There is one experience in life that everyone can relate to. Whether it was pleasurable or not, no one can deny the fact that they have not been through it. This experience is that of growing up and change, a time in all of our lives where it is such a complicated yet natural process that kids just ‘go with it’. In the novel, Catcher in the Rye, Holden Caulfield suffers from the same complexity in his life. Holden is struck with events throughout the book questioning his maturity and emotions. He is unable to analyze what maturity really is because he does not want to grow up. The first stage of the motif Growing Up/Change is seen when Holden constantly thinks about his peers and siblings and how he would like to protect them. The final stage of this motif shows Holden wanting to protect kids from the vulgar world. However, he is struggling because he would prefer to stay innocent,
Attending school in the 1950s, Holden is a victim of a conformist American society. In a historical context, postwar America is characterized by a booming economy, industrialization and the creation of uniform suburban communities throughout the country. There was also a call for a united America, with the tensions of the Cold War taking hold and a need to fight communism. This attitude of uniformity could be seen in the American education system at the same time, where students were expected to fit the mould of the ideal American child. This child was idealized as being obedient, respectful and subordinate to their superiors. This is exactly what Holden grows to detest whilst attending Pencey, the conformist culture he was forced into, which Holden describes as “corny” (Salinger, 19) or “phony”
It is the “phoniness” he wants to blame. Salinger used “phony” this word many times in the book and is one of the most famous word from “The Catcher in the Rye” and it accurately describes the human nature of most adults’. During Holden’s three-day-trip in New York, he has met and encountered with many characters who are pretentious and fake, from Mr. Spencer to Luce and Sally. In society people have to lie or be “phony” just to socialize, or impress someone. Holden is a judgemental person who keeps observing other people’s phoniness but never notices them in himself. He lies intensely throughout the course of the novel, starting from lying to Ackley at the very beginning of the book. From his sarcastic tone in his conversation with other people, readers can denote his own cynical view on the world. Holden views adulthood as phony, hypocritical and fake while childhood in his mind is a world of innocence, honesty, and joy. That is the main reason why he wants to be a “catcher in the rye” to protect and save all the children from falling into the phony adult world. Holden Caulfield’s despise of fakeness causes his resistance of growing into a more mature person, with the lack of ability to interact with other people, make him a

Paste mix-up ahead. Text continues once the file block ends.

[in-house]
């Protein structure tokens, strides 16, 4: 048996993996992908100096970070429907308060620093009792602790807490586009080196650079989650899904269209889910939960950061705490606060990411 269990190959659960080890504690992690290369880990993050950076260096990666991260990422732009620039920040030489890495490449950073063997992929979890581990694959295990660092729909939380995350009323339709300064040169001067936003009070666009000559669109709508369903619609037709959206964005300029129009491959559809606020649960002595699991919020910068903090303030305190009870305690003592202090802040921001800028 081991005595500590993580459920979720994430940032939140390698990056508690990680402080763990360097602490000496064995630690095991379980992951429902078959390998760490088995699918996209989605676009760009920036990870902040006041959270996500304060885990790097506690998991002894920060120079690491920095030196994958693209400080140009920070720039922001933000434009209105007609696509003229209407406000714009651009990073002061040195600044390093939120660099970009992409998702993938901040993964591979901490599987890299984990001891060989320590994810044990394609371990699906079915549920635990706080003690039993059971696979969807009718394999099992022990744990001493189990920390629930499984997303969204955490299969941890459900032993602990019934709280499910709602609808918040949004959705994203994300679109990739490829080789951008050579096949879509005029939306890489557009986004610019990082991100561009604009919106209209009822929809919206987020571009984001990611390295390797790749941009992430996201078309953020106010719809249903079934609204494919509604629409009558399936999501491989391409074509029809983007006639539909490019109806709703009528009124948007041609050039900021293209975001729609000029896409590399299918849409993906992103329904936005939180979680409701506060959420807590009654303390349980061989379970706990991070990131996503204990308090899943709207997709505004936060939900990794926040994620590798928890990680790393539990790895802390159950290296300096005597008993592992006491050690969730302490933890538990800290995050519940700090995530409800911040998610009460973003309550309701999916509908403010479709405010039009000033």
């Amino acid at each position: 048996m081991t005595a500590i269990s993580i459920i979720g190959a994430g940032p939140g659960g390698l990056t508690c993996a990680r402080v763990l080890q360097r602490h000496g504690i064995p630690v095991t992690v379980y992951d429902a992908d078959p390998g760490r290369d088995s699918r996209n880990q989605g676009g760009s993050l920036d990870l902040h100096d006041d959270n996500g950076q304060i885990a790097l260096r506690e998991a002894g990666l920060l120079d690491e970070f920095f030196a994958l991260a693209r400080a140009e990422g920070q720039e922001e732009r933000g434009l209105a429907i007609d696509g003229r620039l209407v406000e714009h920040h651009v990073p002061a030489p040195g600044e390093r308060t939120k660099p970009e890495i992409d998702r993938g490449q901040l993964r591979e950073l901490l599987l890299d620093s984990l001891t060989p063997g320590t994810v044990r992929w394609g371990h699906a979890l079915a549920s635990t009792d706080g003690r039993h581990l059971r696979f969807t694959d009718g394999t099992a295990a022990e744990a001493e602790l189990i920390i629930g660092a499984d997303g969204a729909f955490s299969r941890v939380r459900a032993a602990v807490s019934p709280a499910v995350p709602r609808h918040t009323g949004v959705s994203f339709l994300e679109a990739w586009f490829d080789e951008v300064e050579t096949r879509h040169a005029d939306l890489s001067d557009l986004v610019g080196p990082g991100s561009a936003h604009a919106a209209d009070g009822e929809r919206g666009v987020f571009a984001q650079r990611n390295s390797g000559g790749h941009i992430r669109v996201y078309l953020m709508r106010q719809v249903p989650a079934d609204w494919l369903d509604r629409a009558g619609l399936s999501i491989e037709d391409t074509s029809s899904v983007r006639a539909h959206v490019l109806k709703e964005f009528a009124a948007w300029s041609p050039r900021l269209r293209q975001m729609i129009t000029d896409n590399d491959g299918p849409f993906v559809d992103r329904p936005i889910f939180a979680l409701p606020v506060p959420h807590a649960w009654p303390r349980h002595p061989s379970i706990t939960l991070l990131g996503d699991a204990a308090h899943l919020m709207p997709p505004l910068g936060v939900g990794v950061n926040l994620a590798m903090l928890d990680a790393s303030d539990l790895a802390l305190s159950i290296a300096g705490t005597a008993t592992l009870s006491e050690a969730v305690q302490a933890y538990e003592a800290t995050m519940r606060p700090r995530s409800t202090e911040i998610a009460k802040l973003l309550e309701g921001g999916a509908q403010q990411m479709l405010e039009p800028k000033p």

The novel The Catcher in the Rye by J.D. Salinger is mainly about the awful phony world. Holden typically calls adults phonies, but a phony is also a person who is fake, shows off, and lies. Since adults are phonies, Holden does not want to grow up. He fears that his innocence and children’s innocence can be taken away by phonies. As a result, Holden metaphorically and literally is the catcher in the rye who protects children’s innocence in order to guide them into not becoming adults. Holden as the catcher in the rye, allows himself to stay genuine. However, Holden later realizes that good things can survive in a world of phonies because eventually everyone grows up, but that does not necessarily mean they turn into phonies. For example, Holden